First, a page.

Even if you have limited mobility, the benefits of exercise can still be yours. And exercise may be even more important than ever. For example, people with arthritis or other joint-related diseases can use regular exercise to increase mobility, range of motion and flexibility to reduce pain. Or people with diabetes who also have neuropathy can benefit from regular physical activity to normalize blood sugar levels and keep blood circulating to the limbs.
Nearly everyone can benefit from some form of physical activity. The idea is to move in whatever way you can, while minimizing the risks of physical activity. Here are some general suggestions:
- Always first check with your doctor to learn how to be more physically active within your limitations. Find out which activities are safe for you. You may be referred to a physical therapist, who can teach you how to do specific exercises and stretches.
- Ask a spouse or friend to join you the next time you are physically active. It’s a good idea not to exercise alone for safety reasons. But having someone to talk to while you are active is also enjoyable and it can motivate you to keep up the good work.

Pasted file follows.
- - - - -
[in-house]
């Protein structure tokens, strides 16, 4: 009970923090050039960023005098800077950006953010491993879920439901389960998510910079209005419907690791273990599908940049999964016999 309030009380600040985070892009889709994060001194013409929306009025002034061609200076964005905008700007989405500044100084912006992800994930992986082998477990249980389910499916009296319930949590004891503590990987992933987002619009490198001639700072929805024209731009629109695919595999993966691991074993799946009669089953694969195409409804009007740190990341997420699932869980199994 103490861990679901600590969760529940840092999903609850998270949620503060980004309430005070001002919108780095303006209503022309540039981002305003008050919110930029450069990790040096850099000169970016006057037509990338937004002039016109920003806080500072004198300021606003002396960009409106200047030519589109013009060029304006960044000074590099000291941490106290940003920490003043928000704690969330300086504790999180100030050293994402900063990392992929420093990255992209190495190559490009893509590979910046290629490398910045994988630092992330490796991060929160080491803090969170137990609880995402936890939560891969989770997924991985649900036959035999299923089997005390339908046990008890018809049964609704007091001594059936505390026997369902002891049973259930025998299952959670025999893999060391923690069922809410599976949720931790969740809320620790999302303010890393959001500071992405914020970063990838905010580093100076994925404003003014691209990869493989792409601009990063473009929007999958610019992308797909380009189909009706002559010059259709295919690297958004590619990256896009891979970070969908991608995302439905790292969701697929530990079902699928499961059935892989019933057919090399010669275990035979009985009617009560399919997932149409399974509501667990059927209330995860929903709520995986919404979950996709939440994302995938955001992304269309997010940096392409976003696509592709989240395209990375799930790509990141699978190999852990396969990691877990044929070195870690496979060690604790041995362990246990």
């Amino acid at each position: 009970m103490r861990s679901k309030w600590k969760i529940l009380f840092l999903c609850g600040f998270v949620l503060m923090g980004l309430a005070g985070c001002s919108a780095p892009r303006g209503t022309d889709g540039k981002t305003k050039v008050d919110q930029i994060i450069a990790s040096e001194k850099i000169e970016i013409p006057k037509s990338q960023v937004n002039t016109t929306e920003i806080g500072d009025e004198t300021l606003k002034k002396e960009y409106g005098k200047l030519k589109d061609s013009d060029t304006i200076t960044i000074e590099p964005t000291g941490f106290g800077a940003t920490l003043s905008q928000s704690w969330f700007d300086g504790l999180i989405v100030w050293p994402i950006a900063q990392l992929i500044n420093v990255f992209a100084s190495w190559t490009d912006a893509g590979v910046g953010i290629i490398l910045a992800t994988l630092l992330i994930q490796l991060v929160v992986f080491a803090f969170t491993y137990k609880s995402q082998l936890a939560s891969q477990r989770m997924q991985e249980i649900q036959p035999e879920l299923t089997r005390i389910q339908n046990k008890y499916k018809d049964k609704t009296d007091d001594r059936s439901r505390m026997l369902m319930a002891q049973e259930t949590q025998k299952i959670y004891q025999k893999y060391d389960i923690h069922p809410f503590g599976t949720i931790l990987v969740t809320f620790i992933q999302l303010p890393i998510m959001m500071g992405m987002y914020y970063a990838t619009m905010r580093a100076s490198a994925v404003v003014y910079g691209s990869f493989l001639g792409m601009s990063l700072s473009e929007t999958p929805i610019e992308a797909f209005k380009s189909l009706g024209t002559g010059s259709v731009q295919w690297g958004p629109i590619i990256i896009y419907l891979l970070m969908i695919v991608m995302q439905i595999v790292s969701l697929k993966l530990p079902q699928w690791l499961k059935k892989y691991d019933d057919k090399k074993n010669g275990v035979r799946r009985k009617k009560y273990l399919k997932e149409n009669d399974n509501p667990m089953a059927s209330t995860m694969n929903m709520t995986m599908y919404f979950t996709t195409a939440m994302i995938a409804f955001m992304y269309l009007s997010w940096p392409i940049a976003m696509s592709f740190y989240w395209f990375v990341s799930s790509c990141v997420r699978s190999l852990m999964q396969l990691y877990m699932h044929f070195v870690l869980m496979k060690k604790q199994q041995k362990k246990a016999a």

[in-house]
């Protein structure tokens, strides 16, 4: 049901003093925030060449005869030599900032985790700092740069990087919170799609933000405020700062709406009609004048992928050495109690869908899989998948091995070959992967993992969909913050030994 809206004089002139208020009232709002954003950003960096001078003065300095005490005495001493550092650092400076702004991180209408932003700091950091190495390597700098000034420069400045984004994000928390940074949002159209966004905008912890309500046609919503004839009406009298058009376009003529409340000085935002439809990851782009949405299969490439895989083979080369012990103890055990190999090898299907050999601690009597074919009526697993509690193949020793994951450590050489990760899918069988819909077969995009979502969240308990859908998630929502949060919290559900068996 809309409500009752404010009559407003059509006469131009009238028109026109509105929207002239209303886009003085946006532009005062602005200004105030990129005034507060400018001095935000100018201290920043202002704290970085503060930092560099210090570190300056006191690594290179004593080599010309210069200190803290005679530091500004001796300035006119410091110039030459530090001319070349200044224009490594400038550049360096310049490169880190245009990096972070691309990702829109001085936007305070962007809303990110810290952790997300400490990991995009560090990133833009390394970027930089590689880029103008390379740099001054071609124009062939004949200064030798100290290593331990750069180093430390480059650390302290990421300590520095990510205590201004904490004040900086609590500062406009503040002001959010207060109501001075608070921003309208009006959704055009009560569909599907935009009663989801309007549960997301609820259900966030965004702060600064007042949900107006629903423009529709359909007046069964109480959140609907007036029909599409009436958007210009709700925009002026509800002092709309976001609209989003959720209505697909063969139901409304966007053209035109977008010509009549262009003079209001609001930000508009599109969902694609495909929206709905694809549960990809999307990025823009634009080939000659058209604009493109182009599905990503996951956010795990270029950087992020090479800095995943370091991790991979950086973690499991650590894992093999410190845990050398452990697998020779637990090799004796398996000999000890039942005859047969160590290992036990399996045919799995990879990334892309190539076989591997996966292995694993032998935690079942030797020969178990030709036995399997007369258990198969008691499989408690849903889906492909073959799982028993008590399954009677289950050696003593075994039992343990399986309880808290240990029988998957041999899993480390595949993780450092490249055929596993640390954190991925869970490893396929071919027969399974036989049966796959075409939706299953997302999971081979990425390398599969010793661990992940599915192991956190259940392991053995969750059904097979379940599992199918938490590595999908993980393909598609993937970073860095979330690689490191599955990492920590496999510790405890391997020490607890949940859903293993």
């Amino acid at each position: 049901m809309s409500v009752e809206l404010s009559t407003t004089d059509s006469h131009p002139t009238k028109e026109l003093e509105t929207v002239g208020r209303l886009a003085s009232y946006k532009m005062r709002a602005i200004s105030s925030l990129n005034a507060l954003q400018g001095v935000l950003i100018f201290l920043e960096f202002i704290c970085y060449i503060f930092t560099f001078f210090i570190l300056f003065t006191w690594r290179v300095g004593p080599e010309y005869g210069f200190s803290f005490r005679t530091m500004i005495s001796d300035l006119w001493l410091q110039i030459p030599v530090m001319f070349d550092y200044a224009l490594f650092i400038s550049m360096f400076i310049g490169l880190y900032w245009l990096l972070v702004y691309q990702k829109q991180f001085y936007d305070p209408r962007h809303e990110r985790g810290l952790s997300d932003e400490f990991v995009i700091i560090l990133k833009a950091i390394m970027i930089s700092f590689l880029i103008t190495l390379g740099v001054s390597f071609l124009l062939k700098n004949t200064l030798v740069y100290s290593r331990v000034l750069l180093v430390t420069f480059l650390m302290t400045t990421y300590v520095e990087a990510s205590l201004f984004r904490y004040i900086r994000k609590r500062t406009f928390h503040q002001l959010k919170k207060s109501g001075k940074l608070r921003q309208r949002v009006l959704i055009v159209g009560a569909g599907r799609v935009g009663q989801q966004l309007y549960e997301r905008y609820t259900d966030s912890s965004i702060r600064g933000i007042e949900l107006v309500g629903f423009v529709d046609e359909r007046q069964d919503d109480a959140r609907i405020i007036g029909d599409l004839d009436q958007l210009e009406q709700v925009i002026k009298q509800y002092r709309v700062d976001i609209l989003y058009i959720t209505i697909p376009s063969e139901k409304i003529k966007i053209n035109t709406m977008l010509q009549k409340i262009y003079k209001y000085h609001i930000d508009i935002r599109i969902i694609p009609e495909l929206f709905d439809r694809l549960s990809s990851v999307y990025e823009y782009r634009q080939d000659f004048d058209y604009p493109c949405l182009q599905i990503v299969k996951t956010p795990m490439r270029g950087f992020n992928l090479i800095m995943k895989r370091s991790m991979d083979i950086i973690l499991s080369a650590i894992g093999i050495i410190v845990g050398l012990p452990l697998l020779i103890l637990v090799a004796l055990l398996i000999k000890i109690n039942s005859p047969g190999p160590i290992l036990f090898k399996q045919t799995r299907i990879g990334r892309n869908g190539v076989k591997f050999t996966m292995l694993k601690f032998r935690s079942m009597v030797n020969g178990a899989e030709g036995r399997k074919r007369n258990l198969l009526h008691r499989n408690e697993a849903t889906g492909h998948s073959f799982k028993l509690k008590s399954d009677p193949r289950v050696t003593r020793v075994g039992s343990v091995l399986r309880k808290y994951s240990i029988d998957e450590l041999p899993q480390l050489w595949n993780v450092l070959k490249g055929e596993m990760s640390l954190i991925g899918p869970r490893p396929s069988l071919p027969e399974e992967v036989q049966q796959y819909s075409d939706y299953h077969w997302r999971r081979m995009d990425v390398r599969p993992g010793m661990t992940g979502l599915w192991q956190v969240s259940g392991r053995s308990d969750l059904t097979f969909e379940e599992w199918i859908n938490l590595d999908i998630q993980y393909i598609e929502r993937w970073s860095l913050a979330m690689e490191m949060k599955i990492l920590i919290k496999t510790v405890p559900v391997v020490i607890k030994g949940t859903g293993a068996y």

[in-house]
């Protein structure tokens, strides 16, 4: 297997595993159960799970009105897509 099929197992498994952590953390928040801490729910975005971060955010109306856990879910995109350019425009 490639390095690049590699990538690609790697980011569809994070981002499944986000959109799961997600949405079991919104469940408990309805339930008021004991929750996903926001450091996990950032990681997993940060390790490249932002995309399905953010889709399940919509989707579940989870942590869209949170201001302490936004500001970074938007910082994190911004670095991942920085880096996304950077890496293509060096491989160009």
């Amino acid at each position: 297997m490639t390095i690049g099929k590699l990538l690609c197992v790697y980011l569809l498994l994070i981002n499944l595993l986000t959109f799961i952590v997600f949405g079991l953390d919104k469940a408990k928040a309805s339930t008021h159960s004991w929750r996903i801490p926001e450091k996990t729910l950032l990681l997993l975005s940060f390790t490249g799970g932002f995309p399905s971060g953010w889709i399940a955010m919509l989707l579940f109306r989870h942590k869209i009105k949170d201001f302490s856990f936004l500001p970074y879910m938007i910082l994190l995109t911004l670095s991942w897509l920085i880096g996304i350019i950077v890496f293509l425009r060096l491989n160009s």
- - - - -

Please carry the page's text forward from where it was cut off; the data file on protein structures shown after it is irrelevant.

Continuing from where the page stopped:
- Be creative. Any activity that gets you moving for 10 minutes or more at a time and gets your heart rate up counts. Try stretching, lifting hand weights (or even household items like water bottles or cans of food), swimming, bicycling, rowing, yoga, walking or dancing, if you are able. Get a video that shows you how to do chair exercises if you are unable to stand or walk.
- Check with your health insurance provider and/or Medicare to see if you are eligible for specialized exercise equipment. They may cover the cost of devices that may help you become more active and fit again.